Lebanon has implemented a new law requiring Syrian refugees to retain a visa before entering the country in an attempt to limit the prodigious flow of refugees from war-torn Syria into their nation.
“We have enough,” said Interior Minister Nohad Machnouk. “There’s no capacity anymore to host more displaced.”
The UN has condemned the new law, attempting to work out a new agreement with Lebanon to allow vulnerable refugees to enter the country.
“The government says that it will allow those extreme humanitarian cases access but it is not covered in these announcements that have come out the last few days,” said Ron Redmond, spokesman for the UN refugee agency.
Over 1.5 million refugees fled to Lebanon since the beginning of the civil war in 2011. Numbers went up after the Islamic State (ISIS/ISIL) stormed through the country to establish their “caliphate.” In August, the jihadists set their eyes on Lebanon. Terrorists captured Arsal, a border town, which prompted aggression towards Syrian refugees.
“Some residents here are angry with us – they’re refusing to host any of us, thinking that we are behind such fighting, as if we were the ones who welcomed the insurgents,” said Walid, one of the Syrian refugees in Arsal at the time of the attack.
The attack damaged and destroyed refugee camps. Soldiers refused to allow the refugees to move farther into Lebanon.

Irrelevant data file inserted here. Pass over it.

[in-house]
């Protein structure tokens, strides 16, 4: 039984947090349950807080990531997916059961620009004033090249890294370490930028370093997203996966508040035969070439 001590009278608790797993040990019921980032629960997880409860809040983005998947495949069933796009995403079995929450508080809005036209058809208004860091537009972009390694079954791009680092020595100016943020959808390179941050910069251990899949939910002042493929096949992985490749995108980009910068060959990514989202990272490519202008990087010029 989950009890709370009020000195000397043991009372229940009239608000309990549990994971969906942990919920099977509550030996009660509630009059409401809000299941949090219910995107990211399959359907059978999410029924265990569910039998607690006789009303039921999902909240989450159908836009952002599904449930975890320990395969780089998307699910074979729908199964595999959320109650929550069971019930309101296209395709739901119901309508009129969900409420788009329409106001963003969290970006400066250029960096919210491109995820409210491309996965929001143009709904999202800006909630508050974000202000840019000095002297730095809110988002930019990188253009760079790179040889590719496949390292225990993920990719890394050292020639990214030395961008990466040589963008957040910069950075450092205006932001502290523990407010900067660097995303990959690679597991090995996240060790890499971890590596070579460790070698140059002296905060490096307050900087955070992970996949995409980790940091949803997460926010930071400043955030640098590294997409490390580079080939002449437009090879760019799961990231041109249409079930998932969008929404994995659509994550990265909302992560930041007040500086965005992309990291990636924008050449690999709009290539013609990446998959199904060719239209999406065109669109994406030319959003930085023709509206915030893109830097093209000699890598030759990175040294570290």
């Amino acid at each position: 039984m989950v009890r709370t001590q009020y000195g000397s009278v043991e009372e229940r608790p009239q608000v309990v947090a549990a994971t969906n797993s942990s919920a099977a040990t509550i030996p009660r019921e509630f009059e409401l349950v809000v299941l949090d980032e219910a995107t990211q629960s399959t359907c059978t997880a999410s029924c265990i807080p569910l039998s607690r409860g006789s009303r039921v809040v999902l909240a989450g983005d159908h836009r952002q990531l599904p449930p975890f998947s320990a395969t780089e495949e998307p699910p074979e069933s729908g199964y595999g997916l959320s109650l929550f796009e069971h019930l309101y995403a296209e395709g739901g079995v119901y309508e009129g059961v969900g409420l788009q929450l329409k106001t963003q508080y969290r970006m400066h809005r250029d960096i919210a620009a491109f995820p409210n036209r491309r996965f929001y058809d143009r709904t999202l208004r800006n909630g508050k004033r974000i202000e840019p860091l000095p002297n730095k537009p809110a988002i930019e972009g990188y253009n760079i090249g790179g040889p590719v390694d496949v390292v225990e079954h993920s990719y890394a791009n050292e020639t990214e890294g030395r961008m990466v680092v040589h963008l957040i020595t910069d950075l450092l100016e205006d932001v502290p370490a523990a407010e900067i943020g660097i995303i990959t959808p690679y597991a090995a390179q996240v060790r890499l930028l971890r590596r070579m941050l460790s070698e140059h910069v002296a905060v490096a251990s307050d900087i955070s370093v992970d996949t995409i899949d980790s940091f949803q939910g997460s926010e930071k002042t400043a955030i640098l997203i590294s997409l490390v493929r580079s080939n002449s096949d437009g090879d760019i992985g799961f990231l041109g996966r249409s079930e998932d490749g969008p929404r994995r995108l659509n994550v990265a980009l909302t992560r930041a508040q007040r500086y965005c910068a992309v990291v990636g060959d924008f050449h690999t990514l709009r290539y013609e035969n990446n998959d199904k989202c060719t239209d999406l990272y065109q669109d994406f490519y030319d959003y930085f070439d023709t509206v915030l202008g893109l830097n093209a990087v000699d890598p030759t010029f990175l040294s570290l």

“The situation is miserable,” said deputy mayor Ahmad Flitti. “Now the shelters are full. Soon we are going to have shortages in drugs, and hospitals here will not be able to receive more wounded.”
Other towns and villages “imposed curfews, enforced by local, often violent vigilantes, banning Syrian refugees from moving after dark.” People attack refugee settlements and destroy anything they can find. Businesses can no longer help out the refugees. Lawmakers insist the refugees already in Lebanon could be harmed if the country does not set down some restrictions.
“But it’s also clear to most Lebanese that this situation cannot continue… because it will affect not only the Lebanese but finally it will affect the Syrian refugees in Lebanon if Lebanon descends into chaos,” said lawmaker Basem Shabb.
Residents told The Telegraph how the refugees affected their lives:
In Meshaa, a Sunni village in the north of the country, Amar Zoghbi, 40, who runs a grocery store where Syrian refugees can swap UN supplied vouchers for food said he was now having to loan supplies to Lebanese residents in the town because they too cannot afford to eat.
In what was always a poor part of the country, he had allowed a few people to shop on the promise of future payment even before the Syrian war. But in the last year, the figure had doubled, Mr Zoghbi said, fingering a fat notebook where he wrote the debts owed…
In the town, youths loitered beside empty shops that had recently gone out of business.
Without Lebanon, Turkey is the only viable alternative for those fleeing Syria on foot. With the Islamic State firmly ensconced on the border with Iraq, fleeing in that direction is not a solution. Turkey is a sub par place for Syrian refugees to relocate, as it has a hostile past with the Kurds, the majority of Syrians driven out of northern Syria, and because of their ties to the Islamic State.